There seems to be a shortage of just about everything: semiconductors, truck drivers, used cars, you name it. The global supply-chain disruptions caused by Covid related issues appear to be lasting longer than initially expected. A concern is that these shortages could result in potentially sustained higher prices leading to a period of higher inflation. We have discussed the prospect of higher inflation in previous letters, and wish to again reaffirm our view that our portfolios are well positioned if we get a period of higher prices. The reason for our positive outlook is a by-product of our disciplined investment process.
One of the features of our methodology is to select companies for investment that have sustainable competitive advantages. One such advantage is pricing power. Quality companies can raise prices to cover inflation affecting their costs. We know that increases in the price of basic commodities may lead to inflation in the price of finished goods. Well-managed firms that face a sudden increase in costs of input goods are able to pass the price increase along to consumers. From our perspective, these are the types of companies that are able to preserve or even increase margins in the face of higher input prices and earn high returns on capital for years to come in changing conditions. Our methodology is focused on selecting leading companies with strong market positions at reasonable valuations that should be well-positioned in most operating environments.
The process is no different in our non-U.S. portfolio. The regional composition of our portfolio is dictated by where we find the most abundant quality businesses, attractively valued, as well as good corporate governance. We do have a bias towards developed markets as a result of the superior corporate governance attributes of companies in those markets. Naturally, that has led us to gravitate to certain countries like Japan, the U.K., Canada and Germany. However, in our investible universe, real geographic exposure can be quite broad. We have observed that our companies may derive ~40% of their revenues from their home markets while the rest comes from exports. This means that although Western European companies might comprise over half of the non-U.S. portfolio, Europe accounts for only a portion of the portfolio’s revenue exposure as companies diversify sales across the globe, including into emerging markets. This geographic diversity and broad revenue exposure are two additional features of our disciplined investment process.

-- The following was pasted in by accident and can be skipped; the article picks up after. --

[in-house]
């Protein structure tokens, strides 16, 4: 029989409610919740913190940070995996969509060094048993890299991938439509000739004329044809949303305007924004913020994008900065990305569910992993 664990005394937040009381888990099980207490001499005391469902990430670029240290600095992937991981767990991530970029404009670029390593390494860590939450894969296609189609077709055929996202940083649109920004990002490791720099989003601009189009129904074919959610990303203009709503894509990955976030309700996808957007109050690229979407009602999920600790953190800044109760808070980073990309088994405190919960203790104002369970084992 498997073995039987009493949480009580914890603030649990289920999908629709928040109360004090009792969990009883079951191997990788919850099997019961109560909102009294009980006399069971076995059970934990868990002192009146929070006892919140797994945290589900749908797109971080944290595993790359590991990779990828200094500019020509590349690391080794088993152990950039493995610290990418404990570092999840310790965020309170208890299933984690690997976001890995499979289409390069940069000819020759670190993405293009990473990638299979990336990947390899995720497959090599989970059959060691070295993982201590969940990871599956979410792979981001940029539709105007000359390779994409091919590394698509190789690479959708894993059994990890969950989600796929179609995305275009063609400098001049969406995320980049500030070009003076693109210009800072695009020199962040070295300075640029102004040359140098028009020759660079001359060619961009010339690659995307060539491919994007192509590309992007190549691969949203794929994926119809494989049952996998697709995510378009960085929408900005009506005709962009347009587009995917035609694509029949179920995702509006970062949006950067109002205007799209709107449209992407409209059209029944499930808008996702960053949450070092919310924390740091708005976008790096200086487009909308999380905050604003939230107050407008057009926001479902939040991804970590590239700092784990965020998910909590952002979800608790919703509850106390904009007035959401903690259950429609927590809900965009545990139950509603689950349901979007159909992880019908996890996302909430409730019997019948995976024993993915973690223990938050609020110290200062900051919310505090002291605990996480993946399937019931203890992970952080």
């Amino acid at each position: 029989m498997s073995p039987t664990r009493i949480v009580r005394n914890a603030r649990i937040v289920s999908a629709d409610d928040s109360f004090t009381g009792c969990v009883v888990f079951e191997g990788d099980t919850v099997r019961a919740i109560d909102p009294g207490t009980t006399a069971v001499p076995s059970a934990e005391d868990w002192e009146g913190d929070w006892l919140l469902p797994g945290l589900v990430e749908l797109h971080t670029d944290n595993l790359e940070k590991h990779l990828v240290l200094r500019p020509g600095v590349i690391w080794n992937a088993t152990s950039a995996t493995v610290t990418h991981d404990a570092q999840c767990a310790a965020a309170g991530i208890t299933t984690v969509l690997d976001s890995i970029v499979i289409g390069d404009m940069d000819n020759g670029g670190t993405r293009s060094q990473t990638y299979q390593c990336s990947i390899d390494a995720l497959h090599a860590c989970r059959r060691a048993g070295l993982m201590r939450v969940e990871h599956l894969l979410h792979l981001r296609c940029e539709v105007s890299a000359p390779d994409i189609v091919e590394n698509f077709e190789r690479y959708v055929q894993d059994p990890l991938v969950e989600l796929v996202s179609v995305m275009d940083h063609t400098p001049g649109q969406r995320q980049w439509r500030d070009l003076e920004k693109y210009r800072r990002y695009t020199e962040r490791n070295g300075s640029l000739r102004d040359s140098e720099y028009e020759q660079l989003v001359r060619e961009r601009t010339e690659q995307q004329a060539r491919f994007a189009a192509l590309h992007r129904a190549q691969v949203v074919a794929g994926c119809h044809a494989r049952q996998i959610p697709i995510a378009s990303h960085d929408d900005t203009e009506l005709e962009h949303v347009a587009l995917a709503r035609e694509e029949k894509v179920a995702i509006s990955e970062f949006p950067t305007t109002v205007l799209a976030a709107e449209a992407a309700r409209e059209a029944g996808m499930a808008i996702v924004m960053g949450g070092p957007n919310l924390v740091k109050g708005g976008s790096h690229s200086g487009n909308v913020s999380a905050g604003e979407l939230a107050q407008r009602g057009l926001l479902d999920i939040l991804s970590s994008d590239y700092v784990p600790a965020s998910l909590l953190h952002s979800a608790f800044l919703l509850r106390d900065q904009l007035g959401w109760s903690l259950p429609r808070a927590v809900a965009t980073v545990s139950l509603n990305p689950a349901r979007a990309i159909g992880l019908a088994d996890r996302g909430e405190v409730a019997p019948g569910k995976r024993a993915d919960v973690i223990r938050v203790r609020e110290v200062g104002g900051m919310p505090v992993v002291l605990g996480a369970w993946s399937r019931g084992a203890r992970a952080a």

The fundamental emphasis of our methodology is to select high-quality companies. These businesses most often can manage higher prices, diversify revenues, generate profits, efficiently allocate capital, and grow shareholder value over time. Our focus is on finding companies with durable returns at attractive valuations. From our perspective, a quality company is one that consistently creates shareholder value over the long-term.
We hope that you and your loved ones remain safe and healthy. We encourage you to reach out to us with any questions or requests. Thank you for your trust in Cardinal Capital.